Would you pay £10 to see a GP?

Would you pay £10 to see a GP?

Front-line NHS services are struggling and seeing a doctor is more difficult than ever, so would you pay £10 to see a GP?

This is just one of the many suggestions that has been put forward recently in an attempt to reduce pressure of vital front line NHS resources and raise money for the underfunded service.

Many people are understandably against paying £10 to see a GP. After all, when the NHS was created it was supposed to be free at the point of delivery. However, others already pay to see a dentist and some experts are arguing that people who are better off should pay for basic services.

Means tested NHS

The problem with asking those who ‘can afford it’ to pay to see a GP is that society begins to slide down a slippery slope of means testing use of the NHS. This could be an expensive and bureaucratic process for a service already under pressure from existing rules and regulations.

A free NHS is something to be proud of

Expecting people to pay £10 to see a GP means that the privatisation of the NHS would have commenced and it would open the floodgates for more areas to be privatised.

Our NHS must remain free – it’s the world leading example in how free healthcare should be.

Give tax breaks to those who pay for private healthcare

The lucky amongst us can afford to pay for private healthcare. Of course, the more people who pay for private healthcare the less stress their is on the NHS.

However, private healthcare is very expensive. Perhaps one answer would be to offer some sort of tax relief for those people who pay for their own healthcare? Private healthcare is already exempt from VAT but perhaps it would be more useful to offer another incentive.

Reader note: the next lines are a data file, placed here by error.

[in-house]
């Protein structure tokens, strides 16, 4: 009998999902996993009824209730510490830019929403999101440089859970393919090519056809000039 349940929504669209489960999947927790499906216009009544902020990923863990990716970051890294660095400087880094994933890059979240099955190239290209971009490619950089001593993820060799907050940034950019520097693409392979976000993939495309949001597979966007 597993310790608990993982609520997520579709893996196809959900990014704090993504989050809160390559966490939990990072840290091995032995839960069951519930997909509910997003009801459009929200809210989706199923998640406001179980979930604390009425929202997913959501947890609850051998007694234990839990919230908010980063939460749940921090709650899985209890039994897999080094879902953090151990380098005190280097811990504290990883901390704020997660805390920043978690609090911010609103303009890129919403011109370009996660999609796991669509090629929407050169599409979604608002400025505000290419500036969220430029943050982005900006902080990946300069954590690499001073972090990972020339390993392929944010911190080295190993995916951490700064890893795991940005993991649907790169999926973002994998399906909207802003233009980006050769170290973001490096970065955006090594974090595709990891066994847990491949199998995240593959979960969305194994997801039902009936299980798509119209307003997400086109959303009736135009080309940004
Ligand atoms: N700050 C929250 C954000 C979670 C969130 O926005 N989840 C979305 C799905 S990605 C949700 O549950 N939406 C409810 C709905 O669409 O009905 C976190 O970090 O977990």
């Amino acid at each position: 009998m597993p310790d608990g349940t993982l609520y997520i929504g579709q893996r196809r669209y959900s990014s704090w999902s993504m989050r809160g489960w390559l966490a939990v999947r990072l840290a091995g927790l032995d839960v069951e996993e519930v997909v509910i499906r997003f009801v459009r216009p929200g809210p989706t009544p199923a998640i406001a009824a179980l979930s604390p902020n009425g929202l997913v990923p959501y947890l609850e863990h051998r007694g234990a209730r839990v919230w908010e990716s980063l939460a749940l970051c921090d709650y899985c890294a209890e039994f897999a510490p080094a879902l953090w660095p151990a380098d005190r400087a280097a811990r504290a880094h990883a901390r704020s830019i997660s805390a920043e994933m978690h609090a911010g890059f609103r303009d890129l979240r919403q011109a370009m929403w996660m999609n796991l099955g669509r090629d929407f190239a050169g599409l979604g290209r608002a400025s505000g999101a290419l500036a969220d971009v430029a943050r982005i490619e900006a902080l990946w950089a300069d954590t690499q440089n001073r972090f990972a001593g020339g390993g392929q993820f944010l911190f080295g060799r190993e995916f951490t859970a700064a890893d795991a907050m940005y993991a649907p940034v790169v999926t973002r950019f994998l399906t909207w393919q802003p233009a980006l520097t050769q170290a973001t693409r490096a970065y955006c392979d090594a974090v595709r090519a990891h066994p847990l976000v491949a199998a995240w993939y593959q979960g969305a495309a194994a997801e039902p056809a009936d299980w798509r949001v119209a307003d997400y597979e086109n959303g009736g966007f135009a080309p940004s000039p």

Something needs to be done

The fact is that many NHS services in the UK are under pressure and something needs to be done to protect it. It is becoming increasingly common for people to say that they are unable to see a GP and A&E departments across the UK are complaining that they simply can’t cope with the pressure.

Perhaps asking people to pay £10 to see their GP would deter the time-wasters (no need to go to the doctor if you have a cold), whilst at the same time help increase funding for the NHS and recruit more trained staff.

Frontal lobotomy conducted using ECT (video)

frontal labotomy

A video has emerged on Youtube showing the graphic detail of a person receiving a frontal lobotomy.

The footage, shot in black and white and appearing to be from c.1960 shows a female patient receiving Electroconvulsive Treatment (ECT) to force unconsciousness, followed by a procedure which includes entering the frontal lobe from above the eyelid to remove “most of the connections to and from the prefrontal cortex”.

This procedure for frontal lobotomy was used in the UK and USA for a number of years and believed to be able to cure mental illnesses.

WARNING: This video is quite graphic. It’s definitely not for the squeamish.

Kidney Stones and how to prevent them – my experience

Kidney Stones
My kidney stones

Kidney stones can be a real surprise. On Friday I woke up feeling fine, got showered, had some breakfast and went to work. At about 9.30 I had the sudden urge to pee so off I went to the loo and what happened next can only be explained as the feeling that someone had taken a blowtorch to my stomach – intense pain from inside my abdomen.